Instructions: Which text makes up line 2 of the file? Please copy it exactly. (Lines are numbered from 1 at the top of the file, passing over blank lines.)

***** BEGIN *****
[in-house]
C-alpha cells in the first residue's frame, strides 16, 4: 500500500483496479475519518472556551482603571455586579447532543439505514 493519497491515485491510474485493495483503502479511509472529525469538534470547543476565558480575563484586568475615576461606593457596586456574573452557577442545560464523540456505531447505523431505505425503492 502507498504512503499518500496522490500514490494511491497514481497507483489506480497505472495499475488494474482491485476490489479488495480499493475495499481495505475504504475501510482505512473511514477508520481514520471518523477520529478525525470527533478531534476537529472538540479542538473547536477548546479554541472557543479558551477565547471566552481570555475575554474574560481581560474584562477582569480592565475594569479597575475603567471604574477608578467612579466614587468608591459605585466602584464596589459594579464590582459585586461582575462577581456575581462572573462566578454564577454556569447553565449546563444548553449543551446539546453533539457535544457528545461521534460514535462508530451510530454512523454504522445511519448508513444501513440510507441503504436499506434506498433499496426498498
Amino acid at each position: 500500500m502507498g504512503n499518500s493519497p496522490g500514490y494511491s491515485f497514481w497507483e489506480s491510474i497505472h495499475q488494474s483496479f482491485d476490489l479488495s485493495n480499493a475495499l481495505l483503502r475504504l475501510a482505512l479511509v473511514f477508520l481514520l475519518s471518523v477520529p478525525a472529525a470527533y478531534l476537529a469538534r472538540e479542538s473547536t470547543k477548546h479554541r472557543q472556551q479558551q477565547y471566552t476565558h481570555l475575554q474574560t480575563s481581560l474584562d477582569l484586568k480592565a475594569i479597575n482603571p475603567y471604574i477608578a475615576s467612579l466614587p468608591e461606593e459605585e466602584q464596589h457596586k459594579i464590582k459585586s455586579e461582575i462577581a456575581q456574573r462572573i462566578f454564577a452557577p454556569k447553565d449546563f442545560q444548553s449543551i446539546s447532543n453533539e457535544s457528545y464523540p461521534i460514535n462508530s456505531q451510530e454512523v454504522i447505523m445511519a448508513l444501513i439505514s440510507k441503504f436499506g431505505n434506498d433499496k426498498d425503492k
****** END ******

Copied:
C-alpha cells in the first residue's frame, strides 16, 4: 500500500483496479475519518472556551482603571455586579447532543439505514 493519497491515485491510474485493495483503502479511509472529525469538534470547543476565558480575563484586568475615576461606593457596586456574573452557577442545560464523540456505531447505523431505505425503492 502507498504512503499518500496522490500514490494511491497514481497507483489506480497505472495499475488494474482491485476490489479488495480499493475495499481495505475504504475501510482505512473511514477508520481514520471518523477520529478525525470527533478531534476537529472538540479542538473547536477548546479554541472557543479558551477565547471566552481570555475575554474574560481581560474584562477582569480592565475594569479597575475603567471604574477608578467612579466614587468608591459605585466602584464596589459594579464590582459585586461582575462577581456575581462572573462566578454564577454556569447553565449546563444548553449543551446539546453533539457535544457528545461521534460514535462508530451510530454512523454504522445511519448508513444501513440510507441503504436499506434506498433499496426498498